Keywords: Business curriculum, business graduates, employers’ perception, soft skills.

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5 Building the Professional Readiness of Graduates from Day One: An Empirical Approach to Curriculum Continuous Improvement

Authors: Fiona Wahr, Sitalakshmi Venkatraman

Abstract:

Industry employers require new graduates to bring with them a range of knowledge, skills and abilities which mean these new employees can immediately make valuable work contributions. These will be a combination of discipline and professional knowledge, skills and abilities which give graduates the technical capabilities to solve practical problems whilst interacting with a range of stakeholders. Underpinning the development of these disciplines and professional knowledge, skills and abilities, are “enabling” knowledge, skills and abilities which assist students to engage in learning. These are academic and learning skills which are essential to common starting points for both the learning process of students entering the course as well as forming the foundation for the fully developed graduate knowledge, skills and abilities. This paper reports on a project created to introduce and strengthen these enabling skills into the first semester of a Bachelor of Information Technology degree in an Australian polytechnic. The project uses an action research approach in the context of ongoing continuous improvement for the course to enhance the overall learning experience, learning sequencing, graduate outcomes, and most importantly, in the first semester, student engagement and retention. The focus of this is implementing the new curriculum in first semester subjects of the course with the aim of developing the “enabling” learning skills, such as literacy, research and numeracy based knowledge, skills and abilities (KSAs). The approach used for the introduction and embedding of these KSAs, (as both enablers of learning and to underpin graduate attribute development), is presented. Building on previous publications which reported different aspects of this longitudinal study, this paper recaps on the rationale for the curriculum redevelopment and then presents the quantitative findings of entering students’ reading literacy and numeracy knowledge and skills degree as well as their perceived research ability. The paper presents the methodology and findings for this stage of the research. Overall, the cohort exhibits mixed KSA levels in these areas, with a relatively low aggregated score. In addition, the paper describes the considerations for adjusting the design and delivery of the new subjects with a targeted learning experience, in response to the feedback gained through continuous monitoring. Such a strategy is aimed at accommodating the changing learning needs of the students and serves to support them towards achieving the enabling learning goals starting from day one of their higher education studies.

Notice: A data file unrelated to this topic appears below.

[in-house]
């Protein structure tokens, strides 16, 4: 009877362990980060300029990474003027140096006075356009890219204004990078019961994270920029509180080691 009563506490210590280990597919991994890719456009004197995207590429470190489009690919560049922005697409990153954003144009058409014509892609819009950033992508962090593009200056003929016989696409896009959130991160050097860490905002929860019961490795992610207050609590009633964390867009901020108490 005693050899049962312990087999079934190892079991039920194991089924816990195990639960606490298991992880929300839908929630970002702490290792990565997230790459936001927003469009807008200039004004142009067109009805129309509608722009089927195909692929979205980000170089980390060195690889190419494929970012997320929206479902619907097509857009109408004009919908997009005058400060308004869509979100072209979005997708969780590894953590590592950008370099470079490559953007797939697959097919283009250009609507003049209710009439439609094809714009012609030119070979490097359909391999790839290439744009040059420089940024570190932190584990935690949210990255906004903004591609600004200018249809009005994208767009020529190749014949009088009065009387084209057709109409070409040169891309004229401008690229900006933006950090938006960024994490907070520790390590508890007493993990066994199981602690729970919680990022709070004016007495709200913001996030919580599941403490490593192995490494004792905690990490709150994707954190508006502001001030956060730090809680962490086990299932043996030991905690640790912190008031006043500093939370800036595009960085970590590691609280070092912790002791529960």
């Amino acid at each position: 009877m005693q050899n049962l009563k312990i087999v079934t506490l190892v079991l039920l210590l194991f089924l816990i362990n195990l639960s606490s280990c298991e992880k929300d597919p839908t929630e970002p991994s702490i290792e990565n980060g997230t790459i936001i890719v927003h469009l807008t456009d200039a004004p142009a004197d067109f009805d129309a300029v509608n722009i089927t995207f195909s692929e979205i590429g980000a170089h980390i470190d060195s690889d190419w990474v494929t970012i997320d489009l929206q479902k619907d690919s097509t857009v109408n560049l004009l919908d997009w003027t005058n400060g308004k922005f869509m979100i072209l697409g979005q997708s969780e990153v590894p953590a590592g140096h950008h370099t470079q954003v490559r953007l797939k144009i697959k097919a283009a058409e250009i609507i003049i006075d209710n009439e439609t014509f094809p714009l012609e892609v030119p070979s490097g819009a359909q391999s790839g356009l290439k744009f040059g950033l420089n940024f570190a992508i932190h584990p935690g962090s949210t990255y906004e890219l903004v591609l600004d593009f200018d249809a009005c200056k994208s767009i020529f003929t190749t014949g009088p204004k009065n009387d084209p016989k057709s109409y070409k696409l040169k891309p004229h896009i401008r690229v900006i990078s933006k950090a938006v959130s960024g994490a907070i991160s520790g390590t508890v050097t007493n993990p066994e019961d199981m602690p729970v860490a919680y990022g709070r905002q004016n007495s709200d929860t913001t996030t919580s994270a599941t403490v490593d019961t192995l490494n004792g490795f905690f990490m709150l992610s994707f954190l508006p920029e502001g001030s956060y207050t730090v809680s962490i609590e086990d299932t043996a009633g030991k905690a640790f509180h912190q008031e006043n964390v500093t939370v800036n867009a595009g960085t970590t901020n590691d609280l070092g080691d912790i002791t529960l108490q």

Keywords: Enabling skills, student retention, embedded learning support, continuous improvement.

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4 Embedding Employability Skills in Computer and Information Science Program Curriculum

Authors: Nadezda Pizika

Abstract:

The paper discusses possible approaches of embedding the development of employability skills in the program curriculum. This paper contains analysis of the problem areas raised by employers regarding new graduates’ readiness to join workforce, the ways of possible improvements, and the actions required from different stakeholders. The case discussed in the paper is related to Computer and Information Science (CIS) Program offered at Higher Colleges of Technology (UAE).

Keywords: Curriculum Design, Employability Skills, Employers, Graduates.

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3 A Study on the Waiting Time for the First Employment of Arts Graduates in Sri Lanka